In some other cases, the machine can become a part of the DDoS attack with owner’s consent, for instance, in the Operation Payback, organized by the group that we know as “Anonymous”. The LOIC has been typically used in that way.
UK’s GCHQ also has tools that are built for DDOS, which are named “ROLLING THUNDER” and “PREDATORS FACE”.
How Do You Know If An Attack Is Happening?
Not all the disruptions to the service are result of DoS (denial-of-service) attack. There can be technical problems with specific network, or with the system administrators can be performing a maintenance. However, following symptoms might indicate DoS or DDoS attacks:
- The unusually slow network performance (such as accessing websites and opening files).
- The inability to access websites.
- The unavailability of particular website.
- The dramatic increase in the amount of spam that user receive in his account.
What Do You Do If You Think You Are Experiencing An Attack?
Even if users correctly identify the DoS or DDoS attacks, it’s unlikely that user will be able to determine source or actual target of the attack. Always contact appropriate technical professionals for the urgent assistance.
If the user notice that he can’t access his own files or can’t reach any external sites from his work computer, he must contact his network administrators. That can indicate that his computer or his organization’s network is under attack.
If the user is having similar experience on his home computer, he should also consider contacting his internet service provider (ISP). If there’s any problem, the ISP could be able to advise him of the appropriate course of action.
Types of Distributed Denial of Service Attacks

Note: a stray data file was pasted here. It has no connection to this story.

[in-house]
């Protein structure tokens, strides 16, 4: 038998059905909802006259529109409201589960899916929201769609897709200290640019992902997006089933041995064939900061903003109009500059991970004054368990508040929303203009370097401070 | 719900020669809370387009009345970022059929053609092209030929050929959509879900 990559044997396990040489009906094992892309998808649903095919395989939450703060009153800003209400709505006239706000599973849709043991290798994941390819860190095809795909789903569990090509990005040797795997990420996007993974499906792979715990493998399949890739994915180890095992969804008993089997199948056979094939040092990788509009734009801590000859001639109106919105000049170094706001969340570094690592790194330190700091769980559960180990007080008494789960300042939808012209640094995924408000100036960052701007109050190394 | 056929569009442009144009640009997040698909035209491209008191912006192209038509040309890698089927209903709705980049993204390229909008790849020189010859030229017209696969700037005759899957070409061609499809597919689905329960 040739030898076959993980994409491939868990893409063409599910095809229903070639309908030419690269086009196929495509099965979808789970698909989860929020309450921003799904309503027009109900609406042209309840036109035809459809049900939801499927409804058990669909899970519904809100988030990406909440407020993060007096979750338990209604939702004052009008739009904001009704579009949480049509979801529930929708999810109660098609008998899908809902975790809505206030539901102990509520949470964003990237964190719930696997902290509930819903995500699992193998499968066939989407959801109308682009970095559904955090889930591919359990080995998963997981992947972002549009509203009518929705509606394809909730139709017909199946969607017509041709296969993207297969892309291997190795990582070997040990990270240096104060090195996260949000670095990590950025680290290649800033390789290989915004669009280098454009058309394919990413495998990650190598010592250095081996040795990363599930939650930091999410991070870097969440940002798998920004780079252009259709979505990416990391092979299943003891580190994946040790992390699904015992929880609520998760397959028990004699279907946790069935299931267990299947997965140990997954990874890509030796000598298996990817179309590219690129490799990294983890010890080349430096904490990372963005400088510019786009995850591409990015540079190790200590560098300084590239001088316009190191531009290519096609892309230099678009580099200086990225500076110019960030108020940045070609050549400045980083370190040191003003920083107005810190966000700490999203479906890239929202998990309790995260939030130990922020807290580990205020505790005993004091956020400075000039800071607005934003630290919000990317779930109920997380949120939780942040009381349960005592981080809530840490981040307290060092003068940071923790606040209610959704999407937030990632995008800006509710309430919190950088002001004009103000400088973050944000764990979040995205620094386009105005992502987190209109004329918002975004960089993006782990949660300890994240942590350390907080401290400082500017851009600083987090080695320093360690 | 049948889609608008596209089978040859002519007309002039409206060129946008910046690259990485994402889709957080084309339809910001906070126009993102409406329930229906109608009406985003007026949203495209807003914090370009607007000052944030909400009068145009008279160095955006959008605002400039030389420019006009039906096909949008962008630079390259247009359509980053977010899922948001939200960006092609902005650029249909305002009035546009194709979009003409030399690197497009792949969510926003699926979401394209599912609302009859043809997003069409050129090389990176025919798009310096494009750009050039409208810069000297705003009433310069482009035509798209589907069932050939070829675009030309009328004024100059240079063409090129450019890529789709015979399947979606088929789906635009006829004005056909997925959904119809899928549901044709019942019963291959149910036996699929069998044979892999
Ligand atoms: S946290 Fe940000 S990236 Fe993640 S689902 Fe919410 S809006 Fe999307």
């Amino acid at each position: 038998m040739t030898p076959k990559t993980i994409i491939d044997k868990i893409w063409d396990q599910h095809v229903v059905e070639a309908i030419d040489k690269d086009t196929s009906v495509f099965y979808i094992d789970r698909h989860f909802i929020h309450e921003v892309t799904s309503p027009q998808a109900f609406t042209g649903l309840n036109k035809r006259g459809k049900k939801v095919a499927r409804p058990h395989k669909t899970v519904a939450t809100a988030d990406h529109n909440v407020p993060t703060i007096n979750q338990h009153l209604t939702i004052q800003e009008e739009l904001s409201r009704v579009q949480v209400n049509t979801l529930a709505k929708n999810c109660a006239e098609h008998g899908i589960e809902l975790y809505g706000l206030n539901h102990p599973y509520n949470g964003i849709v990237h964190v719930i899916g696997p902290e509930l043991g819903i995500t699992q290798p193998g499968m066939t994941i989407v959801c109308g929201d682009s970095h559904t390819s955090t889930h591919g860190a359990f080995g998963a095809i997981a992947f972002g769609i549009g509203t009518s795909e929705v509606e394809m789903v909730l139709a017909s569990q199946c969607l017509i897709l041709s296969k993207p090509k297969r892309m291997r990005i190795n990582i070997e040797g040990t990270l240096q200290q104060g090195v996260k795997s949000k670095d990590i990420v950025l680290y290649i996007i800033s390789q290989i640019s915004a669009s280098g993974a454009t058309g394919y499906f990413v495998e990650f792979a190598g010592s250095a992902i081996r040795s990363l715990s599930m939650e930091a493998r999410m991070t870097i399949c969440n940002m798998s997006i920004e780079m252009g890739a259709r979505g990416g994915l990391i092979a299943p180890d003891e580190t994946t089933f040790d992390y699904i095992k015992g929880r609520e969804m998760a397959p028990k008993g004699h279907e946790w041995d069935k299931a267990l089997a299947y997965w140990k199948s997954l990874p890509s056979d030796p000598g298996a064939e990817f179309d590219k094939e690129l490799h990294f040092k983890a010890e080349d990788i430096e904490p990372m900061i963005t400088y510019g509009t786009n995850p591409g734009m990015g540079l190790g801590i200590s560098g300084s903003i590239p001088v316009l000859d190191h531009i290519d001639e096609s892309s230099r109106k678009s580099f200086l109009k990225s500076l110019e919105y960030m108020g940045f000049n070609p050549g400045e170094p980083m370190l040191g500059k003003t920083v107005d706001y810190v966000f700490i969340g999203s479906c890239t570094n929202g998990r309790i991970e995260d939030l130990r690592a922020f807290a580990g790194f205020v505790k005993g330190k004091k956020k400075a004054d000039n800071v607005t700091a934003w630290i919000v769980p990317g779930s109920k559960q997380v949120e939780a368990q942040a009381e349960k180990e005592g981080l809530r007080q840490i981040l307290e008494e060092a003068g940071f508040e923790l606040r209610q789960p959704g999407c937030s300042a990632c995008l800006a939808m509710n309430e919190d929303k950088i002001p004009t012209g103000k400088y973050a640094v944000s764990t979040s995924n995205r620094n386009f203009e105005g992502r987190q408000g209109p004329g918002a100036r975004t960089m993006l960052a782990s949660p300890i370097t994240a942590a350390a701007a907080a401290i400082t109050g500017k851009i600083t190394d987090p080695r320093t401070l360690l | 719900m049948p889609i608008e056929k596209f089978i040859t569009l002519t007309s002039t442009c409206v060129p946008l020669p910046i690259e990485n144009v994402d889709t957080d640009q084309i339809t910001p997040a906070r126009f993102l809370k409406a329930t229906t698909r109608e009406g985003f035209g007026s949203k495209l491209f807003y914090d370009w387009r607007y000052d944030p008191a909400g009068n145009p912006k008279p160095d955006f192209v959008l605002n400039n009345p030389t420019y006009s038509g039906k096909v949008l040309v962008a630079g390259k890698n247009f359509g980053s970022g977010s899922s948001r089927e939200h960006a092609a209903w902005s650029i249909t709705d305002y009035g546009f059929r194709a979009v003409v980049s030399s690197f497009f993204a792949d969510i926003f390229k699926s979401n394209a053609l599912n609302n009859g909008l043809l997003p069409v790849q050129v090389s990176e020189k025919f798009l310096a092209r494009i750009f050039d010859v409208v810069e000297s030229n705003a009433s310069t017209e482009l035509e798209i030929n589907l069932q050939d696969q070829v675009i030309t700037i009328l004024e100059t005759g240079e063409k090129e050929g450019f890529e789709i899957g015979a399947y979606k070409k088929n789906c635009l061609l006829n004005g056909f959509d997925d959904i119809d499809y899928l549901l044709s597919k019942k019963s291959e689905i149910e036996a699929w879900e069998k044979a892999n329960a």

There’re various types of the DDoS attacks. The common attacks may include the following:
- Traffic Attacks: The traffic flooding attacks send huge volume of UDP, TCP, and ICPM packets to target. The legitimate requests get lost and such attacks can be accompanied by the malware exploitation.
- Application Attacks: The application layer data messages may deplete the resources in application layer, leaving target’s system services often unavailable.
- Bandwidth Attacks: This kind of DDos attacks overloads target with huge amounts of the junk data which may results in big loss of the network bandwidth and the equipment resources, plus that it may lead to complete denial of service.
Nowadays, the DDoS botnets like DD4BC grew in the prominence, and taking an aim at the financial institutions. The cyber-extortionists typically start with low-level attacks and warnings which larger attack can be carried out if the ransom isn’t paid in the Bitcoin. The security experts always recommend targeted sites to not pay ransom.
Cyberattacks now have become as fact and part of our life, with the data breaches of the high-profile organizations and businesses making the headline news on a daily basis practically. The most common type of such cyber threat is the denial of service (DoS) which renders the websites and any other online resources unavailable to the intended users. The most annoying type of attacks are the DDoS attacks (Distributed Denial of Service).
The DoS threats come in different flavors, with some that directly are targeting underlying servers’ infrastructure and others that exploit vulnerabilities in communication and application protocols.
The DoS assaults usually last for some days, weeks and sometimes even months, which is making them extremely destructive to the online organizations. They may erode the consumer trust, cause huge loss of revenues, cause user to suffer the long-term reputation damage, and also force businesses to spend fortunes in the compensations.